Nurse examining a patient in a hospital emergency room. © Can Stock Photo / LeafNurse examining a patient in a hospital emergency room. © Can Stock Photo / Leaf

CKHA making "significant strides" hiring nurses

Hospitals in Chatham-Kent are faring better than most across the province when it comes to staff vacancies.

Chief Nursing Executive Meredith Whitehead told reporters during a media briefing on Monday the staff vacancy rate at Chatham-Kent Health Alliance (CKHA) is almost half the provincial average and currently sits at 6.67 per cent, down from 7.97 per cent two months ago and 8.1 per cent last summer.

Whitehead also noted CKHA has made "significant strides" to hire Registered Nurses (RNs) and said CKHA is very proud of the accomplishment. She said the average vacancy rate for RNs reported by the Ontario Hospital Association as of March was 15.46 per cent compared to the CKHA average of 11.04 per cent.

"This is something this organization is incredibly proud of. It provides a more encouraging outlook for hospital staffing during our peak vacation period this summer compared to where we were last year," said Whitehead.

Staff vacations were cancelled during the peak of the pandemic because the hospitals in Chatham and Wallaceburg needed all hands on deck to deal with COVID-19 patient surges.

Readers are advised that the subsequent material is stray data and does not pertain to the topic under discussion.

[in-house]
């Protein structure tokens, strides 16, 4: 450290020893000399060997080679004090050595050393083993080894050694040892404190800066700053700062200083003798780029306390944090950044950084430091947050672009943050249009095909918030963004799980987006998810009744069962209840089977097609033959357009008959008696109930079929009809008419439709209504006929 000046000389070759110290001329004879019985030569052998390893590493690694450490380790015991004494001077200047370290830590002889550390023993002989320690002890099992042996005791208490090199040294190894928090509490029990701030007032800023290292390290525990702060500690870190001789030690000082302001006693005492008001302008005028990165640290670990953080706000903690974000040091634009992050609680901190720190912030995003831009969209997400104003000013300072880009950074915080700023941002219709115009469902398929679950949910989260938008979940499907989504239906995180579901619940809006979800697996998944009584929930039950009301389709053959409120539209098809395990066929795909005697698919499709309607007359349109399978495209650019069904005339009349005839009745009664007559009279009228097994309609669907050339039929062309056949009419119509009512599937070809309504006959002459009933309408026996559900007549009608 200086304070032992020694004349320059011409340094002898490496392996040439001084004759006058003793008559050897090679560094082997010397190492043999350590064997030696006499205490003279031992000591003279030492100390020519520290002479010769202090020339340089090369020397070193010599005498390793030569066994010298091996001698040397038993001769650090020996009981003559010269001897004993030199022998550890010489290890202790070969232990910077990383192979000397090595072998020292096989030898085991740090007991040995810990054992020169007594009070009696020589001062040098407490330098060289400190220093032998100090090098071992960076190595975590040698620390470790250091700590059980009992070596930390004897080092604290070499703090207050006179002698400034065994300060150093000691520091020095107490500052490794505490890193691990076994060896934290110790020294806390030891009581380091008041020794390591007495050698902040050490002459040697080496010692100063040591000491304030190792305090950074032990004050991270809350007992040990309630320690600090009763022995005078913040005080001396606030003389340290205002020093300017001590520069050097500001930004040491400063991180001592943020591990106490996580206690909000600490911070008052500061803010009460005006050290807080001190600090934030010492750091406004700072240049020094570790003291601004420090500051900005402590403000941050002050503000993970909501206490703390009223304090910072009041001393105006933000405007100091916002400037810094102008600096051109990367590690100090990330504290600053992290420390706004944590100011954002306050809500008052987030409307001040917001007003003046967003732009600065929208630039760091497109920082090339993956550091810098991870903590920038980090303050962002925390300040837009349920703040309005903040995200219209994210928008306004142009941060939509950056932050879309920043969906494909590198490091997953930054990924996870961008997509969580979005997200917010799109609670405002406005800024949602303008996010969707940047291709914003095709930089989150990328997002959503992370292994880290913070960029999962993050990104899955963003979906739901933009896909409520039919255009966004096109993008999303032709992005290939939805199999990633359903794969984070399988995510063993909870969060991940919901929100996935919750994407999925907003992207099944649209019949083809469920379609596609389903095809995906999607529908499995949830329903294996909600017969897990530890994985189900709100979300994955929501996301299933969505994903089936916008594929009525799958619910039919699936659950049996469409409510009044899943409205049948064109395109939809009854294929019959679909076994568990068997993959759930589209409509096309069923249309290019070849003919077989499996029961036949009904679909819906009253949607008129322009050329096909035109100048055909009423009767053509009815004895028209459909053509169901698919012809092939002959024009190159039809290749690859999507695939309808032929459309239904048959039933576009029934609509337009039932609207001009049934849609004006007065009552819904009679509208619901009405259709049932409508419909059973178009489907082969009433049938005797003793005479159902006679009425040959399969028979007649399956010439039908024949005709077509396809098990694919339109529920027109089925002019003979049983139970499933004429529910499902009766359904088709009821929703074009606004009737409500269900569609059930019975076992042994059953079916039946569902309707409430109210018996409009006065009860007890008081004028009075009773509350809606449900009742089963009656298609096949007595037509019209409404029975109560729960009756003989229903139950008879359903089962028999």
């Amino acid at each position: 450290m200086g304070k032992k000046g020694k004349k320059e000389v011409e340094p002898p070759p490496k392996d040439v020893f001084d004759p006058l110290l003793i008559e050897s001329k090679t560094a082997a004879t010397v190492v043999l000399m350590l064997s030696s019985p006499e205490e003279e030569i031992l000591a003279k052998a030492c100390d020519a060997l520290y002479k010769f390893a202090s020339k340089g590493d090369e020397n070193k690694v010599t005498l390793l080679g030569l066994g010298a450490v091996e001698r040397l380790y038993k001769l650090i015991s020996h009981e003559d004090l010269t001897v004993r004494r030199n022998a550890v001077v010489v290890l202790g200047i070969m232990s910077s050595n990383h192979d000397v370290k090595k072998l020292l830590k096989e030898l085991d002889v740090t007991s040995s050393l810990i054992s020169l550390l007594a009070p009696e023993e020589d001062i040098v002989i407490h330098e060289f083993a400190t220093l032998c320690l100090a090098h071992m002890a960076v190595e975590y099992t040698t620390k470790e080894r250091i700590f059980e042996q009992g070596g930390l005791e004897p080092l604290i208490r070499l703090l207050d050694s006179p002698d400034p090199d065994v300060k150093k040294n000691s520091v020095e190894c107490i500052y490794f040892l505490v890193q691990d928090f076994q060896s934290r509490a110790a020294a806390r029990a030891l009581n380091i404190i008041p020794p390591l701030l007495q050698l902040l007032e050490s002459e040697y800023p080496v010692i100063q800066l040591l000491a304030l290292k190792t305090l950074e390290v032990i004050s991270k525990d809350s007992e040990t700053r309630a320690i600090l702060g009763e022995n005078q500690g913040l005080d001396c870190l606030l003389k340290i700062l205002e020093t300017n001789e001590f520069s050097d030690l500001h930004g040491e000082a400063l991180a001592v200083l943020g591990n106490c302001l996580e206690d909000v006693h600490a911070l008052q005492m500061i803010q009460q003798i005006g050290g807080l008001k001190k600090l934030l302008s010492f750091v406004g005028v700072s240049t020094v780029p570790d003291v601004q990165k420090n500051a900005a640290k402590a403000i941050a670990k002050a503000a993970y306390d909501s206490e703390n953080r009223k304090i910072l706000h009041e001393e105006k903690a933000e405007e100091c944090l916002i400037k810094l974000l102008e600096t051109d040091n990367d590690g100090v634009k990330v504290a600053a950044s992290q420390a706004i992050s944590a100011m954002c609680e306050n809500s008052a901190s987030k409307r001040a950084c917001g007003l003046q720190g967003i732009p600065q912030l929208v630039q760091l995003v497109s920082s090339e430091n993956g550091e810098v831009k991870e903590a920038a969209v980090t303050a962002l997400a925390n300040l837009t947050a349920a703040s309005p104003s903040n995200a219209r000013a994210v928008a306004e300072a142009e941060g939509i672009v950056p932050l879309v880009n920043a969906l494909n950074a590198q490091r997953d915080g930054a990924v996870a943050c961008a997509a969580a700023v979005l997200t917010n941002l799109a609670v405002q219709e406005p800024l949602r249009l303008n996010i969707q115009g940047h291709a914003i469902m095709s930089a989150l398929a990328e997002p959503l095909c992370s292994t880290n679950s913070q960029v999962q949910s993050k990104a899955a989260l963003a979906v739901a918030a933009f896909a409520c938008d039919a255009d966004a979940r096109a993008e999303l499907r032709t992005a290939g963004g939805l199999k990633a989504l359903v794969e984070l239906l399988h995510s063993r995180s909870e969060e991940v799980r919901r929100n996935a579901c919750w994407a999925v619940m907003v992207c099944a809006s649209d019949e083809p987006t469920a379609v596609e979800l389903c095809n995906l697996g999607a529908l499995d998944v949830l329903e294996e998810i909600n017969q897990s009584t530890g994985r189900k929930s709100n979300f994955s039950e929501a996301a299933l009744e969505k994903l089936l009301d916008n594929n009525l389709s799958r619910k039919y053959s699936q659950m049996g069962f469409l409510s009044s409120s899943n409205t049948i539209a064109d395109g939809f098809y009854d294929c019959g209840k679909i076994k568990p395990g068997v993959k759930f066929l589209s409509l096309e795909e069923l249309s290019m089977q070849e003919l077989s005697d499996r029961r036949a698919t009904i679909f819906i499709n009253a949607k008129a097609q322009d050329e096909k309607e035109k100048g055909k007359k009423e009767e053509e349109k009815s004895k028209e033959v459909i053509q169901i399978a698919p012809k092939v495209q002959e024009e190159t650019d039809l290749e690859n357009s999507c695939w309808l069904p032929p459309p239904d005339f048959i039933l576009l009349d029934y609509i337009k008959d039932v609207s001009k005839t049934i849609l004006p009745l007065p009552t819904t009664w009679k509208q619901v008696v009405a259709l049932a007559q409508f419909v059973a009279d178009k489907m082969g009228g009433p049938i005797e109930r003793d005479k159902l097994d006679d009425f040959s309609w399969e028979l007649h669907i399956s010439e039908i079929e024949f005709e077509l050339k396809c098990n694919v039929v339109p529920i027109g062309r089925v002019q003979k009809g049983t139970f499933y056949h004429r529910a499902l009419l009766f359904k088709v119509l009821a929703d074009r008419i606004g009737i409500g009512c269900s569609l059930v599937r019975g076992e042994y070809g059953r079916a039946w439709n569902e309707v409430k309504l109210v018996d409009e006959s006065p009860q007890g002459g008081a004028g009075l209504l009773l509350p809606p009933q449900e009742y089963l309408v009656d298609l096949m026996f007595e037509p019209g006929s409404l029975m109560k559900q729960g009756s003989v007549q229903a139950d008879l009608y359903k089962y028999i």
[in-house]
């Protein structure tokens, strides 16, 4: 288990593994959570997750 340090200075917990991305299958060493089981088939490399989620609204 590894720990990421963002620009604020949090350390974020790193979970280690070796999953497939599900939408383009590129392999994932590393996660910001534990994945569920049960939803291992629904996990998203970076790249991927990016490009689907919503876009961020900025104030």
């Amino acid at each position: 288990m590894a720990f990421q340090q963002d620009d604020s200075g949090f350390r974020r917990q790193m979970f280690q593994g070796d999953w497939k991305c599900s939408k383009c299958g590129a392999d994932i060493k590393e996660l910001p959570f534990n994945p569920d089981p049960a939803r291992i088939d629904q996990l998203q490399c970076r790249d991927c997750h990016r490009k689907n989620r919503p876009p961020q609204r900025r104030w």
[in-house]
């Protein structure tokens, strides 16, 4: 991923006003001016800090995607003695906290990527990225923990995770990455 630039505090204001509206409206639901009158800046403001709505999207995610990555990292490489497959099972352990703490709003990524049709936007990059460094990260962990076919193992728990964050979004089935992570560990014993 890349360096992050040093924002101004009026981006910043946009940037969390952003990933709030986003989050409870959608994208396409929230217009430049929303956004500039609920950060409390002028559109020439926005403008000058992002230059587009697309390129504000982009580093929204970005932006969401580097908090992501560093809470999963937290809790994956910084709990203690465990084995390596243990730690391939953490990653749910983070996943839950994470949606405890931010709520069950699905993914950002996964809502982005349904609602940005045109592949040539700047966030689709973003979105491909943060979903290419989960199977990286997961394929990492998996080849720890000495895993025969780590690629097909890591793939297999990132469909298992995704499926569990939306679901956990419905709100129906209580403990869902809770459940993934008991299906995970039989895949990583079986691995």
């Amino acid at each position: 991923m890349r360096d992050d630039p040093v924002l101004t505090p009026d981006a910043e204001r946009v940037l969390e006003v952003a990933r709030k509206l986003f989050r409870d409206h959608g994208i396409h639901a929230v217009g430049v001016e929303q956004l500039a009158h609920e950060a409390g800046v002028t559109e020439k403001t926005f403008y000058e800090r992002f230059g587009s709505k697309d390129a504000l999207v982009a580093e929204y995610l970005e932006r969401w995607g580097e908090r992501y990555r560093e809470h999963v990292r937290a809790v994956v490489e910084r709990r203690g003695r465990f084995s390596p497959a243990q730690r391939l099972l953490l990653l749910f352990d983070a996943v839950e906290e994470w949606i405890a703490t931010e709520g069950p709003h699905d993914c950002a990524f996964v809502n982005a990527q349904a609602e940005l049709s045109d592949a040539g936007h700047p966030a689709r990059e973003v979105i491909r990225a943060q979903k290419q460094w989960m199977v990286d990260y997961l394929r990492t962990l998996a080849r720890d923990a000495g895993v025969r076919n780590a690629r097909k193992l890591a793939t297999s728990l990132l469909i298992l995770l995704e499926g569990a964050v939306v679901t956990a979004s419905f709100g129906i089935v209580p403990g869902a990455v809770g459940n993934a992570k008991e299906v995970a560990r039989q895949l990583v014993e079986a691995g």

Whitehead said 21 new graduate nurses have also been hired by CKHA, adding 14 were previously "externs" or nursing students trained at CKHA.

"The students continue to report that they're having positive experiences when they're here during their placement and that's a great opportunity for us as well as making sure some of our graduates who live here get to practice where they live," Whitehead added.

Whitehead also noted that CKHA has secured 20 more nursing spaces through the Community Commitment Program that provides $25,000 in grant money to eligible nurses in exchange for a two-year commitment to an eligible employer.

Whitehead pointed out no agency or contract nurses were ever used during the pandemic, something that took place at other hospitals in Ontario to ease their nursing shortages.

CKHA President Lori Marshall said the nursing burnout the public hears about regularly is real, but wouldn't compare the local situation with other hospitals across the province.

Marshall said the pandemic was extremely difficult on everyone, especially nurses, adding that CKHA has put a lot of effort and emphasis into mental health services to support its staff.

"We are encouraged by our low turn over rate and our low vacancy rate that has been steadily coming down," said Marshall.

Read More Local Stories